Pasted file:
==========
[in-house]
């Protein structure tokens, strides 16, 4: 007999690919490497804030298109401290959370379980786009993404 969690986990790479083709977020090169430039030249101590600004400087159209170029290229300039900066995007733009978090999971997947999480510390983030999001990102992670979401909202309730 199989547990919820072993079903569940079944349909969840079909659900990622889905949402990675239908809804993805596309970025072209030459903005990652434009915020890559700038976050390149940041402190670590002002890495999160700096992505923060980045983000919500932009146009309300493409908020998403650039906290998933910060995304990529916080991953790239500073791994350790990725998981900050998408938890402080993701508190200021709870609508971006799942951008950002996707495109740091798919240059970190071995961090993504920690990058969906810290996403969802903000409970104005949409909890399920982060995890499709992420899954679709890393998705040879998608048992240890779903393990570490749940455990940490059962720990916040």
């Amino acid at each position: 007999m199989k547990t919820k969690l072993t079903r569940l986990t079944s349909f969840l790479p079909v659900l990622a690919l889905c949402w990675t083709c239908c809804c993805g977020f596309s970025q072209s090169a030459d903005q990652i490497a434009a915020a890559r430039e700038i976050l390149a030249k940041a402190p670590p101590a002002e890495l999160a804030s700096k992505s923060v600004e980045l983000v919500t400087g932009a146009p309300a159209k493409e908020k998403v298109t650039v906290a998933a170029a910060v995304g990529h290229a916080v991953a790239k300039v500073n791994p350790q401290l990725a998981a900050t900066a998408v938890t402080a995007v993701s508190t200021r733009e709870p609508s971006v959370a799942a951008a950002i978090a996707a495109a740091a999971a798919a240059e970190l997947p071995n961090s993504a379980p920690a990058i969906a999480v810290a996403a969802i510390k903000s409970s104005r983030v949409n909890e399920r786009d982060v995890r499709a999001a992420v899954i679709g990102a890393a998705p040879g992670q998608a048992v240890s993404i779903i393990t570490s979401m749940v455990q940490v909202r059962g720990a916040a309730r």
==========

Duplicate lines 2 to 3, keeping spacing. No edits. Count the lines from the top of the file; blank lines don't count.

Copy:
């Protein structure tokens, strides 16, 4: 007999690919490497804030298109401290959370379980786009993404 969690986990790479083709977020090169430039030249101590600004400087159209170029290229300039900066995007733009978090999971997947999480510390983030999001990102992670979401909202309730 199989547990919820072993079903569940079944349909969840079909659900990622889905949402990675239908809804993805596309970025072209030459903005990652434009915020890559700038976050390149940041402190670590002002890495999160700096992505923060980045983000919500932009146009309300493409908020998403650039906290998933910060995304990529916080991953790239500073791994350790990725998981900050998408938890402080993701508190200021709870609508971006799942951008950002996707495109740091798919240059970190071995961090993504920690990058969906810290996403969802903000409970104005949409909890399920982060995890499709992420899954679709890393998705040879998608048992240890779903393990570490749940455990940490059962720990916040």
């Amino acid at each position: 007999m199989k547990t919820k969690l072993t079903r569940l986990t079944s349909f969840l790479p079909v659900l990622a690919l889905c949402w990675t083709c239908c809804c993805g977020f596309s970025q072209s090169a030459d903005q990652i490497a434009a915020a890559r430039e700038i976050l390149a030249k940041a402190p670590p101590a002002e890495l999160a804030s700096k992505s923060v600004e980045l983000v919500t400087g932009a146009p309300a159209k493409e908020k998403v298109t650039v906290a998933a170029a910060v995304g990529h290229a916080v991953a790239k300039v500073n791994p350790q401290l990725a998981a900050t900066a998408v938890t402080a995007v993701s508190t200021r733009e709870p609508s971006v959370a799942a951008a950002i978090a996707a495109a740091a999971a798919a240059e970190l997947p071995n961090s993504a379980p920690a990058i969906a999480v810290a996403a969802i510390k903000s409970s104005r983030v949409n909890e399920r786009d982060v995890r499709a999001a992420v899954i679709g990102a890393a998705p040879g992670q998608a048992v240890s993404i779903i393990t570490s979401m749940v455990q940490v909202r059962g720990a916040a309730r």